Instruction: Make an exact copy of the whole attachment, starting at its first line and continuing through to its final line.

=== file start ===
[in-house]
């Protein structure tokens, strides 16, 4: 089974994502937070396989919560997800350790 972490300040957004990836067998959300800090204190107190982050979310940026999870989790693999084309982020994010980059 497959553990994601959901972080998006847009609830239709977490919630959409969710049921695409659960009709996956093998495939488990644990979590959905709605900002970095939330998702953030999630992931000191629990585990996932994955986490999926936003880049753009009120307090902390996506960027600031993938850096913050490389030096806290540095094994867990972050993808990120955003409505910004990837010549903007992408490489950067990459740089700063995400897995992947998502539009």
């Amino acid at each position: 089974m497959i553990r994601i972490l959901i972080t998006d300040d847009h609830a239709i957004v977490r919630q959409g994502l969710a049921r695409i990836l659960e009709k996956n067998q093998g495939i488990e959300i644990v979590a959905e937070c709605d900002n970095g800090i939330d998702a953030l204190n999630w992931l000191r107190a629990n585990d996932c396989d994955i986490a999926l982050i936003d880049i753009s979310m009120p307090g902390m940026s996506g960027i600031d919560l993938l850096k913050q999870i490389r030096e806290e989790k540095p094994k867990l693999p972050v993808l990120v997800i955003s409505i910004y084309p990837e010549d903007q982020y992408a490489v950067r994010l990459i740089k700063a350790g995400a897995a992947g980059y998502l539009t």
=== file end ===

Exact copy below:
[in-house]
């Protein structure tokens, strides 16, 4: 089974994502937070396989919560997800350790 972490300040957004990836067998959300800090204190107190982050979310940026999870989790693999084309982020994010980059 497959553990994601959901972080998006847009609830239709977490919630959409969710049921695409659960009709996956093998495939488990644990979590959905709605900002970095939330998702953030999630992931000191629990585990996932994955986490999926936003880049753009009120307090902390996506960027600031993938850096913050490389030096806290540095094994867990972050993808990120955003409505910004990837010549903007992408490489950067990459740089700063995400897995992947998502539009």
């Amino acid at each position: 089974m497959i553990r994601i972490l959901i972080t998006d300040d847009h609830a239709i957004v977490r919630q959409g994502l969710a049921r695409i990836l659960e009709k996956n067998q093998g495939i488990e959300i644990v979590a959905e937070c709605d900002n970095g800090i939330d998702a953030l204190n999630w992931l000191r107190a629990n585990d996932c396989d994955i986490a999926l982050i936003d880049i753009s979310m009120p307090g902390m940026s996506g960027i600031d919560l993938l850096k913050q999870i490389r030096e806290e989790k540095p094994k867990l693999p972050v993808l990120v997800i955003s409505i910004y084309p990837e010549d903007q982020y992408a490489v950067r994010l990459i740089k700063a350790g995400a897995a992947g980059y998502l539009t």